Honorable mentions: Blue Ruin, The Skeleton Twins, The Normal Heart, Theory of Everything, Lucky Them, Rise of the Planet of the Apes, Frank, The Immigrant, A Most Wanted Man, The Double, Under the Skin, Edge of Tomorrow, Enemy.

Music: I am so pleasantly surprised to discover The War on Drugs. It is my album of the year. Driving rock that reminds me of Bruce Springsteen and Dire Straits, but with the swirling atmospherics of Daniel Lanois and Brian Eno. Spectacular. And if you know me, you know that I'm a massive U2 fan, so I can't help but place their latest album high on my year-end list. A nearly perfect late-career album, even if it is not quite at the same level as Joshua Tree or Achtung Baby. Ryan Adams' latest album is one of his best - not a bad song on it. And how surprised I was to love Simpson's brilliant country album (which has almost nothing to do with contemporary Nashville country-pop, thankfully). A fine year for music, indeed. I hope this list helps you discover something fresh for your music library.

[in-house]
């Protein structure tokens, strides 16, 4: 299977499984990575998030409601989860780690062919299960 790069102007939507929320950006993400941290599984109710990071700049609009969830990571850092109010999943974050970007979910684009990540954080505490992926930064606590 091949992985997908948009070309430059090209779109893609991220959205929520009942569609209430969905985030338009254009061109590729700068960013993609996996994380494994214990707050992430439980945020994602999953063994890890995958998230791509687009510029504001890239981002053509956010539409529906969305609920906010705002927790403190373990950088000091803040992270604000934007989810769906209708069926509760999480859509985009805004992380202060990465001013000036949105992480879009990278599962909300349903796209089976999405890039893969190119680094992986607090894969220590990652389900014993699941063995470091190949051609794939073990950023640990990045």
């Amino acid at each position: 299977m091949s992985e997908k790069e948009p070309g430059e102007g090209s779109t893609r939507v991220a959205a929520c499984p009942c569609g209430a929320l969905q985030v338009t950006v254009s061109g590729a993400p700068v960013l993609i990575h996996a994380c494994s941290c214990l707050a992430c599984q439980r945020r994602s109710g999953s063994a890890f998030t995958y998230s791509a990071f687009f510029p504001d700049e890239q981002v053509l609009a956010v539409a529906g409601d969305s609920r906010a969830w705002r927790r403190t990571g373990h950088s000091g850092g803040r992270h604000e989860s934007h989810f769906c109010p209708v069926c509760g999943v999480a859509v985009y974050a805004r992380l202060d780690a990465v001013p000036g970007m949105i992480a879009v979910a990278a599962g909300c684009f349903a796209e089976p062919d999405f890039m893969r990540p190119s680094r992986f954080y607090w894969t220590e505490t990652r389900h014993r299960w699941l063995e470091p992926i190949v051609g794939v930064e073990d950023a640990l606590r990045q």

1. The War on Drugs, Lost In A Dream
  2. U2, Songs of Innocence
  3. Ryan Adams, Ryan Adams
  4. Sturgill Simpson, Metamodern Sounds in Country Music
  5. Damien Rice, My Favorite Faded Fantasy
  6. Beck, Morning Phase
  7. Luluc, Passerby
  8. Asgeir, In the Silence
  9. You+Me, Rose Avenue
  10. FKA twigs, LP1  
Books: Like last year, I don't pretend to lack a serious bias in this list. How could I resist? A number of my professors, both past and present, are listed below - but the truth is, I have had the privilege of studying with some of the most amazing theologians working today. Plus, most of these books engage process philosophy in different ways, which happens to be my primary interest (as readers of this blog are well aware). Keller's Cloud of the Impossible offers a compelling reading of the apophatic and mystical traditions, weaving contemporary science, continental philosophy, and relational philosophies into a provocative new postmodern theology that will create discussions for years to come. Cobb's theological autobiography is a wonderful introduction to his work. Faber's Divine Manifold is a deeply complex but impressive synthesis of Deleuze and Whitehead (hopefully a paperback version is in the works soon!). As for Organic Marxism and Universe of Things, check out my recent blog reviews of these fantastic new releases for 2014.